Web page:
This small roughly 8-block community is fully saturated with a plethora of community organizations. Considering the lens I see things through, it is hard not to notice that most of the organizations are led and executed by middle-class white folks who have said, “I will not be afraid.” Despite the inflated rumors of fights, thugs, and prostitutes and gangs and whatever else the imagination can muster up, they decide “I want to save those people.” Yes, we really are often referred to as “those people.” Without really understanding our backgrounds and our various cultures, the journey to end social ailments proceeds.

They identify what we need. More disability checks. More food pantries. More vouchers for this and that. Can anyone say “crutch”? The Desi-scene in Chicago is not like that. There are still tons of services for our people. Apna Ghar, Indo American Center, and so many others are run by us, for us. If anyone unfamiliar with our culture wants to contribute, they are welcomed, but they have to conform to our culture. Not the other way around.

There needs to be a consciousness of the constant pressure placed upon us all to assimilate into one with some influences being stronger than others. Be conscious of the way you look at things and make conscious decisions that reflect our cultural values. Sometimes that may mean we have to stand up and be the oddball to say “This is how it is. Deal with it.” This voice is so important. We are in the first, second and third generation of Indians here. Our decisions will base how tenth, eleventh and twelfth generation Indians reflect our culture.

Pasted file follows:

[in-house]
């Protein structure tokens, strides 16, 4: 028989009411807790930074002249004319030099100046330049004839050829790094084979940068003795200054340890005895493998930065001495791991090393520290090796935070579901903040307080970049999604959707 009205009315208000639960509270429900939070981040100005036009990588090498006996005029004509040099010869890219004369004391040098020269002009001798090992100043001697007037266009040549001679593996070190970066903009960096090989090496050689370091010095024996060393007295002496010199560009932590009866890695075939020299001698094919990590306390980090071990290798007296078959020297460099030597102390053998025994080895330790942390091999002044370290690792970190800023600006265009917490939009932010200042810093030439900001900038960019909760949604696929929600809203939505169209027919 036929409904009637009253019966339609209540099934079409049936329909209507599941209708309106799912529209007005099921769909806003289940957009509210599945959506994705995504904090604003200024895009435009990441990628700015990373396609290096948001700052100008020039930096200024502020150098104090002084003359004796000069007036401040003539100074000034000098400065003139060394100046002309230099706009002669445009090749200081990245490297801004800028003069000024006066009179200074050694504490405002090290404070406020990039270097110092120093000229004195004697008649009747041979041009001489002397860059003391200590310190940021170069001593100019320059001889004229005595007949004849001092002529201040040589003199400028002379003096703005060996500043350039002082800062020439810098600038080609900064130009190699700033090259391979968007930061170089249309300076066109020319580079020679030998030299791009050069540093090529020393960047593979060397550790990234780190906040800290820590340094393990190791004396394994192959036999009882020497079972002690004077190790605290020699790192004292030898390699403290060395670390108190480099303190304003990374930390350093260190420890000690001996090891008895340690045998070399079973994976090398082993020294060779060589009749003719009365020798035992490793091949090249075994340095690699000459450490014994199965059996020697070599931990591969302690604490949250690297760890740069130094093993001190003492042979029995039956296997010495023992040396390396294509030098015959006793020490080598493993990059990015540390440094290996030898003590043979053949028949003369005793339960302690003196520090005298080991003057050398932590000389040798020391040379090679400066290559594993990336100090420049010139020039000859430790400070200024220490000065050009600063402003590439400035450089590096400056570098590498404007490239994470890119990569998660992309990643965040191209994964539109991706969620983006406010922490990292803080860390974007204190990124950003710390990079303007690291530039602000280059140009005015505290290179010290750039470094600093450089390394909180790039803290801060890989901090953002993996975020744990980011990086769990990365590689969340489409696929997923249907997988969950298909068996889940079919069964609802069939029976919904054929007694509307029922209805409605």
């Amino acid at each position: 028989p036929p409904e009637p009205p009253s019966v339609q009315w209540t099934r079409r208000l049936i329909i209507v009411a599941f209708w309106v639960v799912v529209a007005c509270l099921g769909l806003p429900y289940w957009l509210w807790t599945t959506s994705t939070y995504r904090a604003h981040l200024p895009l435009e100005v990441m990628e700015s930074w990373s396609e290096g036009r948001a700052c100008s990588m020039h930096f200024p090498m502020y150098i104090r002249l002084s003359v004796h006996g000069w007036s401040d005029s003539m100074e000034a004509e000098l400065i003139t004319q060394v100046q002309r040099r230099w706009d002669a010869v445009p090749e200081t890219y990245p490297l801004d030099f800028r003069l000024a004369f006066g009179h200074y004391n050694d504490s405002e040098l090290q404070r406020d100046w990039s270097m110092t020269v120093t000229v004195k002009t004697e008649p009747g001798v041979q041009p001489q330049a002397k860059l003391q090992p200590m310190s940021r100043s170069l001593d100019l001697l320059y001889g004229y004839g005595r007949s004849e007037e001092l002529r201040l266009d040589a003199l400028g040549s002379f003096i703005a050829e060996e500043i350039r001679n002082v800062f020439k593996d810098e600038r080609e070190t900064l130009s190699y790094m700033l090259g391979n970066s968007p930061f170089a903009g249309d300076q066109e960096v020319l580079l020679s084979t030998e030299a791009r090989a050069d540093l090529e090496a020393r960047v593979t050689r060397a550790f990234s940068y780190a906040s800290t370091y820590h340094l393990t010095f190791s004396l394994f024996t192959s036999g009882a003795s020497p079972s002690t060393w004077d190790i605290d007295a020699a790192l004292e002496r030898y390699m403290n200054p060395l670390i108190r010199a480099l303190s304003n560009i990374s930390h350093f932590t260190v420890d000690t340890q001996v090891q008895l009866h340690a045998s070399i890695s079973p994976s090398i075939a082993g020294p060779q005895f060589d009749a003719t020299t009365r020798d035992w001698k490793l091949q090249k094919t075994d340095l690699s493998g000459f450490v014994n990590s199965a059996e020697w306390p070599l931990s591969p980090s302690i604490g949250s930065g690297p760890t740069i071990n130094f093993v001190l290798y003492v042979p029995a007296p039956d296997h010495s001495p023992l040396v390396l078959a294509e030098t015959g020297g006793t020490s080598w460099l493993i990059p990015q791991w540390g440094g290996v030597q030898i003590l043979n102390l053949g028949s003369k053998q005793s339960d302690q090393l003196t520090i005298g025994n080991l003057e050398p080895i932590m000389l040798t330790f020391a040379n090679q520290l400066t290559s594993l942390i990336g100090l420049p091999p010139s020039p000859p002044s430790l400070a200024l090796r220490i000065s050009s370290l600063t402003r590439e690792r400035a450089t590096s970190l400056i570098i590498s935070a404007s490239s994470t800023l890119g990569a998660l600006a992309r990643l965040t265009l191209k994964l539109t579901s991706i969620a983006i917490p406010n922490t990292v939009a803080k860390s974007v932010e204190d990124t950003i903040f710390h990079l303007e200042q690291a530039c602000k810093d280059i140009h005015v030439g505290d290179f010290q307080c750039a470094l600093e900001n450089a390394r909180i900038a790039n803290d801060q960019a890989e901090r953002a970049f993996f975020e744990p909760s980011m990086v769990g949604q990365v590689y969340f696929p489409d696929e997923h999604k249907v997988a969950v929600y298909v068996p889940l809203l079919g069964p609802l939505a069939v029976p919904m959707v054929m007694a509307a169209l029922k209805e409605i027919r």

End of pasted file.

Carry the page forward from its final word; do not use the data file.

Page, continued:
I recently visited an Asian-run organization that serves after-school programs for East Asian middle school girls in an effort to address self-esteem and foster self-image consciousness. They were addressing some performance that the girls recently made that was considered provocative. Maybe it was, I don’t know, I was not there. However, I wanted to know whose standard the girls’ performance was being based on? Nearly every Bollywood movie features a sexy, enticing dance scene, and we encourage our six-year old daughters to replicate those dance scenes on stage at our events. Those unfamiliar with our culture may very likely think we are exploiting our children. Were the young Hmong girls interpreting a cultural dance influenced by MTV and hip hop? I don’t know, but that question needs to be asked. Who knows, maybe Asian girls are a little more self-assured than they are given credit for. Is low-self esteem really an issue among Asian girls? Or are we attempting to treat another more predominant culture’s ailment without fully examining its existence within our own?